Legal Research in Maryland

I stumbled upon a blog written by Trevor Rosen that provides invaluable information for people seeking to do legal research in Maryland.   For example, his May 2, 2009, blog post gives guidance on how to obtain legislative history for Maryland statutes.  Lawyers use legislative history to ascertain the lawmakers’ intentions when passing legislation.  Legislative history is important if a law is not clear, or if the meaning of the law is in dispute and the matter must be decided by a court.  When courts interpret statutory law they frequently refer to the legislative history.

Rosen provides many other resources to assist lawyers and others who seek to research Maryland law.  I have placed a link to Trevor Rosen’s blog in the Web Links section of this webpage.  To see Rosen’s blog, click on the words “Researching Maryland Law” in our Web Links.

Personal Injury Trusts

The Gatesman Law Office works with personal injury lawyers to assist their clients in protecting the assets they recover for their clients. Sometimes, it is prudent to utilize a special trust to protect any public benefits the injured party may be getting. If, for example, the client is eligible for Supplemental Security Income (SSI) and Medicaid, using such a trust is essential. Without the trust, the client will lose both SSI and Medicaid.

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Have Your Cake and Eat It Too

Traditional Medicaid Asset Preservation Planning enables the well spouse to protect some or all of the assets while allowing the spouse in the nursing home to obtain Medical Assistance to pay the cost of nursing home care.  Post-Medicaid eligibility planning techniques enable the well spouse, should she predecease the spouse in the nursing home, to pass all of the assets to children without having to pay back any of the nursing home costs.

This type of traditional Medicaid planning, however, does nothing to preserve assets for the well spouse should the well spouse also require long term care in a nursing home sometime in the future.  Indeed, many of the powerful asset preservation tools available to a married couple cannot be used to preserve assets for a single person seeking Medical Assistance benefits to cover nursing home costs.

Consequently, even where a couple has done asset protection planning when one of them enters a nursing home, after that individual has died, the well spouse remains at risk to lose all of her assets in the event she should require long term nursing home care.

William M. Gatesman has been a leader in developing asset preservation techniques for individuals and families facing the possibility of high long term care costs.  Mr. Gatesman’s latest development in long term care asset preservation strategies is the Spousal Asset Preservation Trust.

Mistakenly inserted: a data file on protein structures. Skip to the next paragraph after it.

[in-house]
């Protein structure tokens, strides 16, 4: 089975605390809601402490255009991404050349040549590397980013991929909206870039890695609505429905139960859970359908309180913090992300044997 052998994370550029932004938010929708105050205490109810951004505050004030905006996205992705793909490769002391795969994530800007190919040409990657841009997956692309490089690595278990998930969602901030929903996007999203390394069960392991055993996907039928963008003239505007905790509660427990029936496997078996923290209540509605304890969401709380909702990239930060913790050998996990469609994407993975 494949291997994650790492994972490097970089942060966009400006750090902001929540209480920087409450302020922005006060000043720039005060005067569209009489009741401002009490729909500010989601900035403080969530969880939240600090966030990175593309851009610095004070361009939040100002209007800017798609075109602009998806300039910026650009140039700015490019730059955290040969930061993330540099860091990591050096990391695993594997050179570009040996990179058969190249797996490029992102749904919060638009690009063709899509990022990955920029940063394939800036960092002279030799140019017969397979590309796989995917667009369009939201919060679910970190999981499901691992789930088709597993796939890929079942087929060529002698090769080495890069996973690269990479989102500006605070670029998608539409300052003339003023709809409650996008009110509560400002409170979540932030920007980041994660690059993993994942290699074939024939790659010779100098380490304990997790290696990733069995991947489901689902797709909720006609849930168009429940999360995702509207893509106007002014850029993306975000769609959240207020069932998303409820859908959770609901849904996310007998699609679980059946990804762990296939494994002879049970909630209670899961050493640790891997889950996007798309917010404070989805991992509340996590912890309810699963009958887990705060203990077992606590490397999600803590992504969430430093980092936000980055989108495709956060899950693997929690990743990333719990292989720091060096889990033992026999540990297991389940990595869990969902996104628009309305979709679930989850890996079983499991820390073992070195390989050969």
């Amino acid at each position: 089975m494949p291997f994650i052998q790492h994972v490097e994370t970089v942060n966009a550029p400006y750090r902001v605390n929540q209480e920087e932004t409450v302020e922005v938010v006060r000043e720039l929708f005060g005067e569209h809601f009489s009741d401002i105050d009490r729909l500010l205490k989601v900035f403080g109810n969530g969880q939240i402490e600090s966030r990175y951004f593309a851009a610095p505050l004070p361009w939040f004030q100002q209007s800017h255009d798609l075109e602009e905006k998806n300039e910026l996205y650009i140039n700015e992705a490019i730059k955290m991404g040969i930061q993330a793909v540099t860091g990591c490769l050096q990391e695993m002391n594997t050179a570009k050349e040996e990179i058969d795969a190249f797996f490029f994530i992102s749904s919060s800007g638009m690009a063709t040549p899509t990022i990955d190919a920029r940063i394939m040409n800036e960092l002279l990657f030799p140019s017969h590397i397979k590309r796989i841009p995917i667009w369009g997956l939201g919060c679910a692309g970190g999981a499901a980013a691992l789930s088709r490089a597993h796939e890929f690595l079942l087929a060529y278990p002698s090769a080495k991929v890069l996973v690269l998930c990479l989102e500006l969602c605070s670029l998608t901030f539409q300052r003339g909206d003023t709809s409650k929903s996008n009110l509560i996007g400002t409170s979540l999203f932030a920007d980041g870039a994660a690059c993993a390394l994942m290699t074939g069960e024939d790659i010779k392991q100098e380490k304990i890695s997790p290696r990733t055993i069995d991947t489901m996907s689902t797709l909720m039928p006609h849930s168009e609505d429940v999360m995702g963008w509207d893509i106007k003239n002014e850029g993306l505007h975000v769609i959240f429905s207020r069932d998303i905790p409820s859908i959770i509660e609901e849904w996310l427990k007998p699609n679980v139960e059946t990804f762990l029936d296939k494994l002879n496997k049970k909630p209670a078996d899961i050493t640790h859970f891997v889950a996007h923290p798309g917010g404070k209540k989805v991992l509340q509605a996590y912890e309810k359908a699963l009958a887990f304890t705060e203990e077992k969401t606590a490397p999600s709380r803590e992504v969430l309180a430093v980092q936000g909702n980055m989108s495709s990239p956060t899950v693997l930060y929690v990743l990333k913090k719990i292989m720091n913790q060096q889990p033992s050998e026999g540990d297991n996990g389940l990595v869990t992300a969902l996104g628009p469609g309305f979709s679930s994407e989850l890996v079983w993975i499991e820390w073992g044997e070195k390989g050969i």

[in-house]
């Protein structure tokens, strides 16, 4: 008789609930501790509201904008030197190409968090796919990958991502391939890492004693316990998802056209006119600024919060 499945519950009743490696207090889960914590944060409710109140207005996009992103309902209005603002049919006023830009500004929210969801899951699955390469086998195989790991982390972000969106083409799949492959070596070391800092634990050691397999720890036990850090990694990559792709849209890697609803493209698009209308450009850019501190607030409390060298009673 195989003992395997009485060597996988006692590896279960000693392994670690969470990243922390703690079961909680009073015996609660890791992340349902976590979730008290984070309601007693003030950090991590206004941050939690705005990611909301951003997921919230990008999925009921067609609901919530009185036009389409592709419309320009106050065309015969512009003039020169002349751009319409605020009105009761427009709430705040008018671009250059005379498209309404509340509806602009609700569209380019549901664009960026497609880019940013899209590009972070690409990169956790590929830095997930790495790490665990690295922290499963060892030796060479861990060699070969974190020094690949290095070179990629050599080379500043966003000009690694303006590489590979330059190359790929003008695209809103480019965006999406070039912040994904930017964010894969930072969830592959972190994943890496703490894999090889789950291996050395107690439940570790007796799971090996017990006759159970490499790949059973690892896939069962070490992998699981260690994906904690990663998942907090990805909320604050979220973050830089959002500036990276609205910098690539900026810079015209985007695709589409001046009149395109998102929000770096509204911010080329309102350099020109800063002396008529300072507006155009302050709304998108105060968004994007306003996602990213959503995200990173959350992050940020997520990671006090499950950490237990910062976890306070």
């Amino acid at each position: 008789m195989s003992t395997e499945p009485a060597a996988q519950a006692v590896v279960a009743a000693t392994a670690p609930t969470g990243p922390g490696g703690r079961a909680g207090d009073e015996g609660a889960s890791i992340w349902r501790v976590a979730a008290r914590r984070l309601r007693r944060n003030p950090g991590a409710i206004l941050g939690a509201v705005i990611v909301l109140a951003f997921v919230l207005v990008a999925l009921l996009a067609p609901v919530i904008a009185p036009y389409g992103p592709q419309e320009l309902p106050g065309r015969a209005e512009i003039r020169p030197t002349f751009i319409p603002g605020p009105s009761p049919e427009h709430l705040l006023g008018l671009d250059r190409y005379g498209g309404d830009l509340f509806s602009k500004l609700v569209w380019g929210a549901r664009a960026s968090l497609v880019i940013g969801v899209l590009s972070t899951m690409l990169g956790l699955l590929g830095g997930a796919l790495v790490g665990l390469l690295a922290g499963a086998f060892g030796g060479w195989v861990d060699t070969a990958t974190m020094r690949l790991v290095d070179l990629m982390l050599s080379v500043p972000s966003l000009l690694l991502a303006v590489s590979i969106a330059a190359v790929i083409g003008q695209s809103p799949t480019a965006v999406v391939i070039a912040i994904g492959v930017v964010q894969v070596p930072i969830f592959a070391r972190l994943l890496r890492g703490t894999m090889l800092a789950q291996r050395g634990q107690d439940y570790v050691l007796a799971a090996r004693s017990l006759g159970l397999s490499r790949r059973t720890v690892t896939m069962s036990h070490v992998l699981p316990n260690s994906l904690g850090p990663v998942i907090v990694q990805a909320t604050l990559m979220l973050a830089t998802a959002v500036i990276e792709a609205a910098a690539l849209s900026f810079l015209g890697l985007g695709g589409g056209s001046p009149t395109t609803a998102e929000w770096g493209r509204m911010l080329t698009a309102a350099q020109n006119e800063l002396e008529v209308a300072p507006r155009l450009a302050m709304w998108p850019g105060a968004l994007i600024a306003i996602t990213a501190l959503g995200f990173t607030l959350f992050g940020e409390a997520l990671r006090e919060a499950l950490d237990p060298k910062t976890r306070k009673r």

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2009 Medicaid Update

In January, 2009, the Maryland Medical Assistance program revised it’s income and asset thresholds.  For 2009, the maximum spousal resource allowance is $109,560, and the minimum allowance is $21,912.  Remember, however, that the spouse whose partner is in a nursing home may not be able to retain the maximum resource allowance depending on how much money the couple had when one of them entered the nursing home.  To see how one might take action to ensure that the spouse at home can keep the maximum, you can read the article I have written on the subject by clicking -HERE-.

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Medicaid Planning with Asset Transfers

Ever since the implementation of the Deficit Reduction Act of 2005 (“DRA 2005”) elder law advisors have been informing clients that Medicaid asset preservation planning using gifts to family members has become more complex. While many people believe that DRA 2005 was the death knell for such planning, in fact one may still preserve assets using a gift giving strategy.

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Estate Plan Check Up

Many people are in the habit of visiting their doctors for an annual physical or other regular check-up.  Still more visit their accountants each year to assist them with their income taxes.  And most people regularly visit their auto mechanics to change the oil in their cars every three months or so.

The practice with lawyers is different, however, and people may put themselves in peril if they do not periodically review their affairs with their attorney.

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